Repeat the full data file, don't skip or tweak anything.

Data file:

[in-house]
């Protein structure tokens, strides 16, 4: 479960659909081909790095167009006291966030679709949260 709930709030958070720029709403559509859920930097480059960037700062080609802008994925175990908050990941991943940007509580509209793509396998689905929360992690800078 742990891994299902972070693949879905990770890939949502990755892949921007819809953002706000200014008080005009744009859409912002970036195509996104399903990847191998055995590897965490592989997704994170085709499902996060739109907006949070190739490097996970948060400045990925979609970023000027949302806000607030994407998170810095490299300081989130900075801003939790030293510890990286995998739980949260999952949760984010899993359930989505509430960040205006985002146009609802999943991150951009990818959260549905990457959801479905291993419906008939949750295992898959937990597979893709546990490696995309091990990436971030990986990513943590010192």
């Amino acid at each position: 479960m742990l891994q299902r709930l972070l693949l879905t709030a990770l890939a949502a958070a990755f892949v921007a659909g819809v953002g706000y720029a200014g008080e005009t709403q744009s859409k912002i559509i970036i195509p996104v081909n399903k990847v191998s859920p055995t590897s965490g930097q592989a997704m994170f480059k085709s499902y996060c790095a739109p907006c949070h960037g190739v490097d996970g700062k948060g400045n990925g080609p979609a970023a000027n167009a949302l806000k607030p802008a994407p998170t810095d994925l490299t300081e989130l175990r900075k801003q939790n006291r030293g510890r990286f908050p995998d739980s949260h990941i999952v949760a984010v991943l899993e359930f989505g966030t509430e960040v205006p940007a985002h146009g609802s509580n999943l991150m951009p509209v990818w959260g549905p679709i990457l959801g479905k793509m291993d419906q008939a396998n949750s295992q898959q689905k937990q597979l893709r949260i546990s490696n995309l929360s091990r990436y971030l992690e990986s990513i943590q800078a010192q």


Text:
[in-house]
């Protein structure tokens, strides 16, 4: 479960659909081909790095167009006291966030679709949260 709930709030958070720029709403559509859920930097480059960037700062080609802008994925175990908050990941991943940007509580509209793509396998689905929360992690800078 742990891994299902972070693949879905990770890939949502990755892949921007819809953002706000200014008080005009744009859409912002970036195509996104399903990847191998055995590897965490592989997704994170085709499902996060739109907006949070190739490097996970948060400045990925979609970023000027949302806000607030994407998170810095490299300081989130900075801003939790030293510890990286995998739980949260999952949760984010899993359930989505509430960040205006985002146009609802999943991150951009990818959260549905990457959801479905291993419906008939949750295992898959937990597979893709546990490696995309091990990436971030990986990513943590010192």
């Amino acid at each position: 479960m742990l891994q299902r709930l972070l693949l879905t709030a990770l890939a949502a958070a990755f892949v921007a659909g819809v953002g706000y720029a200014g008080e005009t709403q744009s859409k912002i559509i970036i195509p996104v081909n399903k990847v191998s859920p055995t590897s965490g930097q592989a997704m994170f480059k085709s499902y996060c790095a739109p907006c949070h960037g190739v490097d996970g700062k948060g400045n990925g080609p979609a970023a000027n167009a949302l806000k607030p802008a994407p998170t810095d994925l490299t300081e989130l175990r900075k801003q939790n006291r030293g510890r990286f908050p995998d739980s949260h990941i999952v949760a984010v991943l899993e359930f989505g966030t509430e960040v205006p940007a985002h146009g609802s509580n999943l991150m951009p509209v990818w959260g549905p679709i990457l959801g479905k793509m291993d419906q008939a396998n949750s295992q898959q689905k937990q597979l893709r949260i546990s490696n995309l929360s091990r990436y971030l992690e990986s990513i943590q800078a010192q």